John Constable and J. M. W. Turner turned to the British skies for their inspiration. Lucian Freud found it in human flesh. Christian Marclay looked down to the sidewalks of London, and found themes and endless variations for his photographs in chewing gum, straws, cue-tips, cigarettes and bottle-caps. But we’re not talking about collages that rearrange any of those elements.
In Six New Animations, which premiered three weeks ago at Fraenkel Gallery in San Francisco, Mr. Marclay takes those color photographs, usually shot from above against the backgrounds of pavement or brick where he found them, and presents them in projections in which each still image appears on a screen for an instant, like a flipbook. The images operate on the viewer like film, although the pictures themselves don’t actually move. Less technology, in this case, is more.
In Lids and Straws, Mr. Marclay edits a sequence of discarded straws to advance in a circle like the second hand of a clock, measuring a minute—an homage to his grand work, The Clock (2010), a 24-hour compendium of film clips following time through the day.
One of those straw images, in a puddle, reflects Mr. Marclay pointing his camera—“my Hitchcock moment,” Mr. Marclay calls it.
In Cigarettes—each set of projections is named for its subject—cigarettes in sequence wiggle like worms and shrink to nothing. It’s a charming burnout narrative and the closest thing to a cartoon in the six animations.
In Chewing Gum, old pieces of gum on the street, flattened into blob forms, look like Rorschach blots, merging and multiplying, or spinning in circles, or resembling heads painted by Jean Dubuffet. Sometimes the white gum seems sprinkled over black pavement, like tiny constellations.
“This one for me is all about cinema, about science films, even sex education,” he said, “and you can’t help but think of Disney—primitive, simple animation,” said the tall thin Mr. Marclay, 61.
The project has its precedents. Besides the Disney antecedent, there was the photographer Irving Penn, who made pictures of pavement, cigarette butts and chewing gum in a series that has been exhibited as Underfoot. Penn never edited those images into projected animation.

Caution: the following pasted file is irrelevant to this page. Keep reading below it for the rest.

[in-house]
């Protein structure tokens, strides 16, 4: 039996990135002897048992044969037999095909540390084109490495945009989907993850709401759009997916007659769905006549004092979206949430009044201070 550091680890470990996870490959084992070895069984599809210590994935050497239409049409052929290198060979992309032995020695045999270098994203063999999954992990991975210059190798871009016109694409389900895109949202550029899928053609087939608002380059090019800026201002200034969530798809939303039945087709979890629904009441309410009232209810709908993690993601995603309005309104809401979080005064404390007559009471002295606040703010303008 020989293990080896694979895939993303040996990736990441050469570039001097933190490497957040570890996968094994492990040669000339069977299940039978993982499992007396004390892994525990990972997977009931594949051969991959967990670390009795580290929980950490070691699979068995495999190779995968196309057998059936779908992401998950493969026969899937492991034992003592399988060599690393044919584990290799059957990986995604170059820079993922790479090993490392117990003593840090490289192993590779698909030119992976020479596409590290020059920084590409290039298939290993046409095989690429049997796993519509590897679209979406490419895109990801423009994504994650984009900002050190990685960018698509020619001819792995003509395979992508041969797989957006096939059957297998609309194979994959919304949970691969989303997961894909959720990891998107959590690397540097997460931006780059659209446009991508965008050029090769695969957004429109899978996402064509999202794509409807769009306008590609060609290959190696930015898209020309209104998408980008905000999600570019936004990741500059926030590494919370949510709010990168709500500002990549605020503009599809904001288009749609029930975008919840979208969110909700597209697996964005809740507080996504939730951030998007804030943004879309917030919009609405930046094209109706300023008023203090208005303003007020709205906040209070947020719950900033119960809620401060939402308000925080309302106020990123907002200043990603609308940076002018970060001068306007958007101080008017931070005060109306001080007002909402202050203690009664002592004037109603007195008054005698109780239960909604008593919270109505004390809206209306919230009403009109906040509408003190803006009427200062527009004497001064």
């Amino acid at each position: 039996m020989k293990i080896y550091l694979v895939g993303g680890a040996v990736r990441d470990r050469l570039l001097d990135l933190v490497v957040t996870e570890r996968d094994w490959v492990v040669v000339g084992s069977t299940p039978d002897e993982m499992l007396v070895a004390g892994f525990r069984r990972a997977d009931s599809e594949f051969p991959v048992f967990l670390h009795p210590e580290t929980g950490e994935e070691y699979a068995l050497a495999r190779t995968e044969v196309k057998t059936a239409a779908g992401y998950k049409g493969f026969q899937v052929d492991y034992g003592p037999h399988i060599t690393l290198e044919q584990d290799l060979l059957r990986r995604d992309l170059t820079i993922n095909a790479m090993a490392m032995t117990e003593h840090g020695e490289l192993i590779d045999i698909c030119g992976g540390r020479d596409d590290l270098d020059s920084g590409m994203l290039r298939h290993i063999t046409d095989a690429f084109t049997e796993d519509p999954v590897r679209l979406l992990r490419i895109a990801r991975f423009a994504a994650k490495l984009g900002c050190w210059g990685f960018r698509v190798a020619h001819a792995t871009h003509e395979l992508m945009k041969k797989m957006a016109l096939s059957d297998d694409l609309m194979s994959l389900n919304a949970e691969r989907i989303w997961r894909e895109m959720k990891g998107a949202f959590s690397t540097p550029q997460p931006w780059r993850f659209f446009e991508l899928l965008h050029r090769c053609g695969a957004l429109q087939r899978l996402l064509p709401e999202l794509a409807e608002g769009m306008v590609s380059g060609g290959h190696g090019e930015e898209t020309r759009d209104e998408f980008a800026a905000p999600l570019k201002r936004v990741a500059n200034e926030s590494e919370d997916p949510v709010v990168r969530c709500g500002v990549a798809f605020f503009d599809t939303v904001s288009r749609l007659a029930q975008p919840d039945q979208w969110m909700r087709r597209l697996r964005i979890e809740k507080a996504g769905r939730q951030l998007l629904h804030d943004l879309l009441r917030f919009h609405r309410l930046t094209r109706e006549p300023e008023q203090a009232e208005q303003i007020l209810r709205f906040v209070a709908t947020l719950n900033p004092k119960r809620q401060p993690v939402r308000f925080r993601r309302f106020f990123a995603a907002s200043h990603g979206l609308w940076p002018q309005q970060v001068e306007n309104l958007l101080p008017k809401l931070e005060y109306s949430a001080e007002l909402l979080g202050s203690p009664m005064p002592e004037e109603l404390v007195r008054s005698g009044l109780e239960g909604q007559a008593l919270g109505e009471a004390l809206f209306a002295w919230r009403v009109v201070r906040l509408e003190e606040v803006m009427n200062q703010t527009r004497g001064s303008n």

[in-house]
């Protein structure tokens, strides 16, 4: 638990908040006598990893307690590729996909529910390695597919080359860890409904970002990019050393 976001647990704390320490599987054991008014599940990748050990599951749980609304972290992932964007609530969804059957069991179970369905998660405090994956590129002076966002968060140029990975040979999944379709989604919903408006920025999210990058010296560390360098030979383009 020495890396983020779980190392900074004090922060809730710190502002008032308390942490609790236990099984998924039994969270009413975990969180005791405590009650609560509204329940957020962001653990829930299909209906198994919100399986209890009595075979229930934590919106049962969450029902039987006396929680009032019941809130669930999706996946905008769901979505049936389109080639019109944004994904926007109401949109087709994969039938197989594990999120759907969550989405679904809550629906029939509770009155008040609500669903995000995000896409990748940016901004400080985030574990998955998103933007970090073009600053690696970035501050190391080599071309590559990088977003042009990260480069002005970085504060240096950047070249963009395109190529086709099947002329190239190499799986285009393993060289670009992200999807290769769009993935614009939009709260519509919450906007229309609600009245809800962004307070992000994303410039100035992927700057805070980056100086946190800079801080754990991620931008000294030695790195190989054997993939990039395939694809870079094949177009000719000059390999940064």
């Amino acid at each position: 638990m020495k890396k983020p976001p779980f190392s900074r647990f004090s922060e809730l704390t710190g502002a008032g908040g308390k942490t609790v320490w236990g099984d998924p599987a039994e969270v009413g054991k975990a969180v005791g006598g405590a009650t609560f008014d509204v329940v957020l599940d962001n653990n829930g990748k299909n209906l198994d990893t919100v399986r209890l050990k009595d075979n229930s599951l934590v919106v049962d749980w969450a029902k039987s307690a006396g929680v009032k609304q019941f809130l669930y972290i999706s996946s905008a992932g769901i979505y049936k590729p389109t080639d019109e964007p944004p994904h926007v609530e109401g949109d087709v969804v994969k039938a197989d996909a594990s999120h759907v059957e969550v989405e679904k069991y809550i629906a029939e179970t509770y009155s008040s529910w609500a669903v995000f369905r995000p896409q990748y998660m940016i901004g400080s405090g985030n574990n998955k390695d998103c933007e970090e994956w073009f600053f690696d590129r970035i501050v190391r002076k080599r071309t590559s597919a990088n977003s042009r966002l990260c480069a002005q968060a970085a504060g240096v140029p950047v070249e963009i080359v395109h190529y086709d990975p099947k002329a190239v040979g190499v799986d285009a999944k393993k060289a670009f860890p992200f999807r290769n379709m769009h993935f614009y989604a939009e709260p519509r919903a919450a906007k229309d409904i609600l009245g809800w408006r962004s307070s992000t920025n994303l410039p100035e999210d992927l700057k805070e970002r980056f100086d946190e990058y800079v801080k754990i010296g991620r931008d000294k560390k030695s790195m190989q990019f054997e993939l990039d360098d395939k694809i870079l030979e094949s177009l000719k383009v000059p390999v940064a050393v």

The pieces of gum in the photographs are white. “Because it rains a lot in London, that’s my theory,” Mr. Marclay said, “if you look at the gum on the street here in San Francisco, it’s black, because you’re in a drought.”
The artist is often described as a collagist, but here collage might not be the exact term for what he’s doing. The images are shown in sequence, not imposed upon each other. Still, every glimpse of a straw and cup, or of a cue-tip swab, is a mini-collage of its found circumstances—a ready-made ensemble of plastic or paper, on pavement or another street surface, and sometimes including the odd blade of grass. Mr. Marclay tempts you with the promise of a journey into an infinitely expanding micro-cosmos. In fact, each animation is a repeating loop. And you keep looking. Rarely can such lowly ingredients generate such focused concentration.
And his means are lowly, too. At Fraenkel, Mr. Marclay pulled out a Canon camera that must have cost less than $200. “It’s high definition,” he stressed.
Asked how he found his subjects, he said, “I walk a lot from my home to my studio, which takes about an hour. Sometimes I go on excursions.”
And people in his neighborhood gravitated to the wandering photographer. “Suddenly I’m a bit of a freak, and it’s a magnet for other freaks. In London, people think I work for the council [local government] and that I’m documenting the kind of trash that people throw away.”
He is, and the pictures have a remarkable tactility, yet even the intrepid Mr. Marclay reminds you that tactility is as imprecise a term here as collage. He doesn’t touch the chewing gum, or the cigarette butts and certainly not the swabs. “They’re all about addiction—sugar, alcohol, tobacco, caffeine.” Pointing at the succession of cue-tip images, he says, “this is potentially the darkest. Drug addicts use these to clean their pipes for crystal meth.” As he spoke, the swab in the middle of the frame rocked back and forth like a see-saw, as one image followed another. “It’s very hypnotic,” he said.
When The Clock premiered in New York in 2010, people lined up in the street to see it at Paula Cooper Gallery. But even though Mr. Marclay, born in San Rafael in Marin County to the North, was local to the Bay Area, San Franciscans weren’t rushing to Fraenkel Gallery, at least not yet. The lucky few were off at the new SFMoMA expansion, and crowds were piling into an exhibition of gowns and other clothing designs by Oscar de la Renta at the De Young Museum in Golden Gate Park.
Mr. Marclay had other plans. Once the show was installed, he took a short excursion on foot from the Fraenkel Gallery to the Tenderloin, a district near downtown San Francisco where addicts and the homeless congregate. Naturally, his gaze went toward the ground. “There were syringes, condoms, and a lot of these,” pointing to cue-tips flickering on the screen across the room. Another animation series, with black gum this time?